Releasing any kind of update throughout an entire organization without first fully testing it is risky. With configuration options, IT departments can separate users and devices into smaller, more manageable groups and gradually roll out feature updates with less risk of major disruption.

Semi-Annual Channel is the default update channel for Office 365 ProPlus, but organizations can use a mix of channels. Microsoft provides the following examples:

■ Provide a group of pilot users with Monthly Channel updates, so they can try out the new features of Office as they become available.

■ Provide your finance department, which has several key line-of-business applications, with Semi-Annual Channel updates to ensure minimal disruption.

■ Set up Semi-Annual Channel (Targeted) updates for application compatibility testers so they can ensure that line-of-business applications (such as those in the finance department) will work with the next Semi-Annual Channel feature release.


Organizations can look at the Microsoft 365 Roadmap and Message Center to get an idea of what kind of changes to expect. The Microsoft 365 Roadmap is an exhaustive resource that provides information about features and services that are in development, rolling out, and launched. It provides a wider view of the changes coming to Office and enables organizations to plan accordingly well in advance.

The Message Center serves as a hub where Microsoft posts official announcements about your organization’s Office 365 tenant—including changes and updates that are close to rollout, actions you need to take to manage the changes, and information about preventing and fixing issues. Messages are categorized one of three ways:

1. Stay informed: These messages announce new or updated features that Microsoft will turn on in your organization. They also provide information about planned maintenance, which may interfere with user access to Office 365, a specific feature, or a service such as email or OneDrive for Business, and cause downtime.

2. Plan for change: These messages alert you about changes to Office 365 that may require you to act to avoid service disruptions—e.g., features that are being removed or changes to system requirements.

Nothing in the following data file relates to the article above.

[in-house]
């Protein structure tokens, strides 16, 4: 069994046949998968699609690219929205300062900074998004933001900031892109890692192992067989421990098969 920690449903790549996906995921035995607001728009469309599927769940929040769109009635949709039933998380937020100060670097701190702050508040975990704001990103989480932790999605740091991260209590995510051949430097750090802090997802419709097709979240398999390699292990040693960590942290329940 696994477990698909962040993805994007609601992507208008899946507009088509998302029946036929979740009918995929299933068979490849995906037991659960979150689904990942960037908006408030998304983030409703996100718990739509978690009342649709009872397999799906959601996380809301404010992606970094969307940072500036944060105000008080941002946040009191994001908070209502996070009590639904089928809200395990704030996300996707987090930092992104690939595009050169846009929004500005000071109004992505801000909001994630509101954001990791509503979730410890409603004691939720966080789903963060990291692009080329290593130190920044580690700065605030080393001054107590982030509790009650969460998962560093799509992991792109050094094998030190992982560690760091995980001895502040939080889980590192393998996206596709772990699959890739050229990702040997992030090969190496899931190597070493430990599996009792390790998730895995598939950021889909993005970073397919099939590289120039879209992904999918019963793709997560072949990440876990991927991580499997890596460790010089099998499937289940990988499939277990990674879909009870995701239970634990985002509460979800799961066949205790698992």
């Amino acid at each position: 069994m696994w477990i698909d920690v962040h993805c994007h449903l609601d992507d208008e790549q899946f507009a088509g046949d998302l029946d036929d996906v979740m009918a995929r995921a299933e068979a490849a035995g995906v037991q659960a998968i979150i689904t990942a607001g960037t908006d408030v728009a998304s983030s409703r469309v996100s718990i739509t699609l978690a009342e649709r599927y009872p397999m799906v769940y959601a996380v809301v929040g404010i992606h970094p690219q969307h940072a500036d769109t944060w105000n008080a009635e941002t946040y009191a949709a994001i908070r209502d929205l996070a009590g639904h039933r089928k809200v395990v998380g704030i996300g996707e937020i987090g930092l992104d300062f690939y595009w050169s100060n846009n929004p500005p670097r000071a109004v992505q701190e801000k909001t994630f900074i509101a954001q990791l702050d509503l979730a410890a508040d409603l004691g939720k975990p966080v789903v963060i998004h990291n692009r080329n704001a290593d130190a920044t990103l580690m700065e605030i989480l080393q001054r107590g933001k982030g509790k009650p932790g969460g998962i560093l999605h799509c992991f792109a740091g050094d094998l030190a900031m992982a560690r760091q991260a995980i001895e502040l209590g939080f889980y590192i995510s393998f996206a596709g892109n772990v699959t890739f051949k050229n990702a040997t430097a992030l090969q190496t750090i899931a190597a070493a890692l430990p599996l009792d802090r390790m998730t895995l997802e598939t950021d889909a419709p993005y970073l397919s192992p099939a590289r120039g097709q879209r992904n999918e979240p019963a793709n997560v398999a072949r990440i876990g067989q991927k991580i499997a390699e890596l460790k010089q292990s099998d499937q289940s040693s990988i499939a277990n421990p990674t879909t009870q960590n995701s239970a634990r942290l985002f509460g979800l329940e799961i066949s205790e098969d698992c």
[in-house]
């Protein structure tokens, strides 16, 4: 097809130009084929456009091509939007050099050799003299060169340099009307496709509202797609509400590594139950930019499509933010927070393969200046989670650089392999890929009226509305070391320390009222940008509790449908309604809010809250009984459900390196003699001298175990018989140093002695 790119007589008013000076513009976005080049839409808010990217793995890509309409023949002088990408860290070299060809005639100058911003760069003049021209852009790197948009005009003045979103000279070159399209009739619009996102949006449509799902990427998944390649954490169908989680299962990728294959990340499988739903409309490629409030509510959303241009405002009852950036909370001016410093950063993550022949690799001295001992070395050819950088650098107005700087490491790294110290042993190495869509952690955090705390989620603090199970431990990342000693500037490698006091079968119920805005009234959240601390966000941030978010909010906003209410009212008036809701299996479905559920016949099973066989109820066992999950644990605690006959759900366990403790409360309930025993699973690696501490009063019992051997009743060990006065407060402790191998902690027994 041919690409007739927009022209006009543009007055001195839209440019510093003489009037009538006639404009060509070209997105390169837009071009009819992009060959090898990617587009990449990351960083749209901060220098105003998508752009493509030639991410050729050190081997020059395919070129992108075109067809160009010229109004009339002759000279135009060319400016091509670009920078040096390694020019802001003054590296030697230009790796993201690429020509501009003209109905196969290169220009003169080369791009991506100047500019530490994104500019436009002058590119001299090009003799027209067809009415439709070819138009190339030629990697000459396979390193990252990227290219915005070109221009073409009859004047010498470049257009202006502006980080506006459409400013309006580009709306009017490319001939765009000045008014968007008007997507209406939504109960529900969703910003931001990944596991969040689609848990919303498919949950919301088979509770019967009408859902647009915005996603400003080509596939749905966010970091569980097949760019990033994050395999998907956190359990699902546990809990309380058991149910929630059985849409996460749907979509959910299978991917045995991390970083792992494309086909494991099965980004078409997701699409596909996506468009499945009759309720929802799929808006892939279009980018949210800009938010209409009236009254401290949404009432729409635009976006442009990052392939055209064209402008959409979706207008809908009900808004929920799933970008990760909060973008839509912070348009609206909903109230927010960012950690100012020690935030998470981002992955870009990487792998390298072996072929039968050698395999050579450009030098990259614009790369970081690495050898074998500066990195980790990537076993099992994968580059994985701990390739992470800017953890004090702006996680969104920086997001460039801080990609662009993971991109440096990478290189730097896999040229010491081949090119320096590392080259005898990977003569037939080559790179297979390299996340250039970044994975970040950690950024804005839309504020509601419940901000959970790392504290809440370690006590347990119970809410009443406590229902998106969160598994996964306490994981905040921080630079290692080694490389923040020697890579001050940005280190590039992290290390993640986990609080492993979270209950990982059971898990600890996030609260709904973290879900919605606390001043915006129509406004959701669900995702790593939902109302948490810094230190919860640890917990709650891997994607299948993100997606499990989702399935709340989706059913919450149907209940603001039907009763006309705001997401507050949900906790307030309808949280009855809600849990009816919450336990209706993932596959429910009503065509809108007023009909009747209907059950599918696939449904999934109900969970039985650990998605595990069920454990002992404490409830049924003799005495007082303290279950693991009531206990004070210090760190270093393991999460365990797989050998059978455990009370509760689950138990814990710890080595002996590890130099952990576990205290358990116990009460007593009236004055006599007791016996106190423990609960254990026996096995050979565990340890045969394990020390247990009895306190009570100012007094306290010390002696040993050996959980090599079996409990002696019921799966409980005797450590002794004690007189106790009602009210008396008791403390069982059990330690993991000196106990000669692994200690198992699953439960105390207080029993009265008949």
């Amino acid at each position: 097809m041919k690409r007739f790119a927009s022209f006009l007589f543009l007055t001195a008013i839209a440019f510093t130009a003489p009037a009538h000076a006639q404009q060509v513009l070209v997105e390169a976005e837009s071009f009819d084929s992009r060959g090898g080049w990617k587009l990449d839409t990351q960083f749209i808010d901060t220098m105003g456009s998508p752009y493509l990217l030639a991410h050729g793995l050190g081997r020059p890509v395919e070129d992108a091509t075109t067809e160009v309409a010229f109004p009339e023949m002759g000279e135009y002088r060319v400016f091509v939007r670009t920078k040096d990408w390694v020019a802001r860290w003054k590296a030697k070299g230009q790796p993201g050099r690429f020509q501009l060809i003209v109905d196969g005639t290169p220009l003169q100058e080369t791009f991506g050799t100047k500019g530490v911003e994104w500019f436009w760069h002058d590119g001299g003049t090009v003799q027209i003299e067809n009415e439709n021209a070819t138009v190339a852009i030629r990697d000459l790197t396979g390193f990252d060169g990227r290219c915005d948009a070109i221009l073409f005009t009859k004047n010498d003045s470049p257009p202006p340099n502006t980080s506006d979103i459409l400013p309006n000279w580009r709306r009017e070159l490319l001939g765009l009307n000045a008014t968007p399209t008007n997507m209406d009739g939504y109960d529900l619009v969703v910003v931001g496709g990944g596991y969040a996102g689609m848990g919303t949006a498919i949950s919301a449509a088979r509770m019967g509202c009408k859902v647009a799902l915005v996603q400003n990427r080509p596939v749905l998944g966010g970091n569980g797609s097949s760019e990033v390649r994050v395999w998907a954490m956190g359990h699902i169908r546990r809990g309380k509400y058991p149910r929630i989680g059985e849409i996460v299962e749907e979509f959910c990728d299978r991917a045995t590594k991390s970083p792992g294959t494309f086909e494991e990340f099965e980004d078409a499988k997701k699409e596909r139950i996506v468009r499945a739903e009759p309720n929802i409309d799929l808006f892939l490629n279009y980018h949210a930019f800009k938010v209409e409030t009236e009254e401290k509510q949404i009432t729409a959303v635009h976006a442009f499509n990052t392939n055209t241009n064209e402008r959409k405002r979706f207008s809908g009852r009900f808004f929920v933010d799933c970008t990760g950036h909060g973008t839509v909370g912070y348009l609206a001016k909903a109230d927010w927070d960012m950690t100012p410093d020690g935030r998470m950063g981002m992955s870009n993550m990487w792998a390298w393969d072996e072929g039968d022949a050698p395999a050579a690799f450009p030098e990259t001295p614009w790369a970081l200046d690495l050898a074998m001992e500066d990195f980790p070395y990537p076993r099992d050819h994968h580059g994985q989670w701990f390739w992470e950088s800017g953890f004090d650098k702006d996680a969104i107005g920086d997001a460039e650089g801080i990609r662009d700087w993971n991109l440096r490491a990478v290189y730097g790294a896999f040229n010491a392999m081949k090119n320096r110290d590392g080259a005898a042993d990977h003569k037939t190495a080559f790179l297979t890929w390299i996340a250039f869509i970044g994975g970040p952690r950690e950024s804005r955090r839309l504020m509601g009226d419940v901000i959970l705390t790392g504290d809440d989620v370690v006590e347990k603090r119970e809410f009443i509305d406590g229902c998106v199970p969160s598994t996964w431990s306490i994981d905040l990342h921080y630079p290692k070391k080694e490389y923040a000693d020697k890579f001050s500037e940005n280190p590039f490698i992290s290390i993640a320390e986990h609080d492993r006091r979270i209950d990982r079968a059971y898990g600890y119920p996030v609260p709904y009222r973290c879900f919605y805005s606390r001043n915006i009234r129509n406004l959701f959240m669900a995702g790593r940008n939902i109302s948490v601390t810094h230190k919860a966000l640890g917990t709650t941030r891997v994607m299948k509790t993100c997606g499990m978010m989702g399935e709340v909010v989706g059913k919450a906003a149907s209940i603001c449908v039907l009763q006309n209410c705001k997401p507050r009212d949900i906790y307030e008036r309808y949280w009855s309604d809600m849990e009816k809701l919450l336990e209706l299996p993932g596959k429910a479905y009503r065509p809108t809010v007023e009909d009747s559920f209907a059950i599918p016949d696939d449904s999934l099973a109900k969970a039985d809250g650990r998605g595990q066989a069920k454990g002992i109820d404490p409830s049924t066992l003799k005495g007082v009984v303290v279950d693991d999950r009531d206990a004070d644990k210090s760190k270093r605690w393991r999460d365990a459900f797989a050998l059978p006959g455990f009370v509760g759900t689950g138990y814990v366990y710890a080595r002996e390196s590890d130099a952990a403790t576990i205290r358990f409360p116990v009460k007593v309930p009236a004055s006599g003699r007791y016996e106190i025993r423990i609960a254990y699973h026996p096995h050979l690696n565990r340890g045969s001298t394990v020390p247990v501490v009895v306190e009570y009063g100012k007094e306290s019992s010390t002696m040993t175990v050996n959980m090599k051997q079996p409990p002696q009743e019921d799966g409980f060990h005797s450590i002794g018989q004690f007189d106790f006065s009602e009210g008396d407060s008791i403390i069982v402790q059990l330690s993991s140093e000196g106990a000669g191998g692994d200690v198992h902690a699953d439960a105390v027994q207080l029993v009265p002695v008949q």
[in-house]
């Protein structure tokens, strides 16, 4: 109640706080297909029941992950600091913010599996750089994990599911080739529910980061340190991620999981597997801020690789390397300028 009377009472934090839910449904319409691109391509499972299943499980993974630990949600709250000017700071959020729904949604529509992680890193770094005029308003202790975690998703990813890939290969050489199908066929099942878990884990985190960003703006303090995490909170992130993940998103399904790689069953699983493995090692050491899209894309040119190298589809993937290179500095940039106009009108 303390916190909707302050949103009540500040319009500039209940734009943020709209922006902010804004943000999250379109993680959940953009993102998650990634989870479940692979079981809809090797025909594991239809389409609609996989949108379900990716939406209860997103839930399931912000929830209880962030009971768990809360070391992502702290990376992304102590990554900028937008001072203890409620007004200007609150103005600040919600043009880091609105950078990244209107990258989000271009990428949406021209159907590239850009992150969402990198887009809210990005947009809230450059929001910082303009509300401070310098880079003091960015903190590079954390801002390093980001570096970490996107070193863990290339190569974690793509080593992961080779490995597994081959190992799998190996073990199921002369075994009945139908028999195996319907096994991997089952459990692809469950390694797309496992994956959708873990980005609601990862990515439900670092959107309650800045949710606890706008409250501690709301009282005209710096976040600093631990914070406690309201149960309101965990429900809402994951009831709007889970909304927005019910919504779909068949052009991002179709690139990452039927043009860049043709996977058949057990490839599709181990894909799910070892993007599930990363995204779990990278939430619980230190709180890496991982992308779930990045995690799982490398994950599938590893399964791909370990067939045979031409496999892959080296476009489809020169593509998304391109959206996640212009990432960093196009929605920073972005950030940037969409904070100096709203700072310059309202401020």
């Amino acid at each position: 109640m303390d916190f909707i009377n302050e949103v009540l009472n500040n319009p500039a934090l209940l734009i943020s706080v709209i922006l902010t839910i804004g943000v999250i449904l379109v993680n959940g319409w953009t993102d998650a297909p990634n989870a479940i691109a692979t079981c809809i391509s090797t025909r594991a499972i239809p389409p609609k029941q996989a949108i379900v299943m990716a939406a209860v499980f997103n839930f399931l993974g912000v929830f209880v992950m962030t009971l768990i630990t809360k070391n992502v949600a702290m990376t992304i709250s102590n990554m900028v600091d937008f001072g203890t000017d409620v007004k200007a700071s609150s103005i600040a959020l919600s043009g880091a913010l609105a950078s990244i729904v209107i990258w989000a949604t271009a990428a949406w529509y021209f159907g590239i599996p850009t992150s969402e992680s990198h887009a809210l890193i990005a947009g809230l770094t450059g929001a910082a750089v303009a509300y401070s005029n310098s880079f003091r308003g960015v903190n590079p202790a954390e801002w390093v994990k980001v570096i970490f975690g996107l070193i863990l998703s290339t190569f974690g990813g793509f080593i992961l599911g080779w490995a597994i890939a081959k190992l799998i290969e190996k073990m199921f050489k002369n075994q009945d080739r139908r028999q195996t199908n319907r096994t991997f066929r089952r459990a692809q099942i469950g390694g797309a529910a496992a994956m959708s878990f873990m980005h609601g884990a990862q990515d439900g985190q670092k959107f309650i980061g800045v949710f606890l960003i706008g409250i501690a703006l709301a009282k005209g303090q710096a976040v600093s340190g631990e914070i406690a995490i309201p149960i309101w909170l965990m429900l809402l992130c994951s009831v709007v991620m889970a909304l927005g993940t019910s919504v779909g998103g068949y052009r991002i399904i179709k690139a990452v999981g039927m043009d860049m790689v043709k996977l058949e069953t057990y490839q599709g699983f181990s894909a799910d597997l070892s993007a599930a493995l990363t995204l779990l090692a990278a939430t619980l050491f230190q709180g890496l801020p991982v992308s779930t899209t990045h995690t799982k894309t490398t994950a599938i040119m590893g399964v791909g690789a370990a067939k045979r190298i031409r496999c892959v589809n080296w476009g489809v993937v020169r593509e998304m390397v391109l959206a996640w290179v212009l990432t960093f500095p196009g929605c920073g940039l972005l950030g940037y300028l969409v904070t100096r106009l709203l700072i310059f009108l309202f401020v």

3. Prevent or fix issues: These posts inform you of known issues that are impacting your organization and may require you to take action to avoid service disruptions.

Change that is considered a “major update” is highlighted at the top of the message center and is communicated at least 30 days in advance for organizations that have not opted into early release servicing channels. A major update can be any of the following:

• Changes that affect daily productivity such as inbox, meetings, delegations, sharing, and access
• Changes to themes, web parts, and other components that may affect customized features
• Increases or decreases to visible capacity such as storage, number of rules, items or durations
• Changes to product branding that may cause user confusion, result in changes to help desk processes and reference material, or break an existing URL
• A new service or application
• Changes that require admin action but do not fall under prevent or fix issues
• Changes to where data is stored

Once you overcome the update learning curve and design your master update plan, your organization will be ready for the next step—creating a culture of continuous learning and ensuring users can keep up with the changes, both big and small. Be sure to read next week’s post to learn more.

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We look forward to helping you on your journey to Digital Transformation.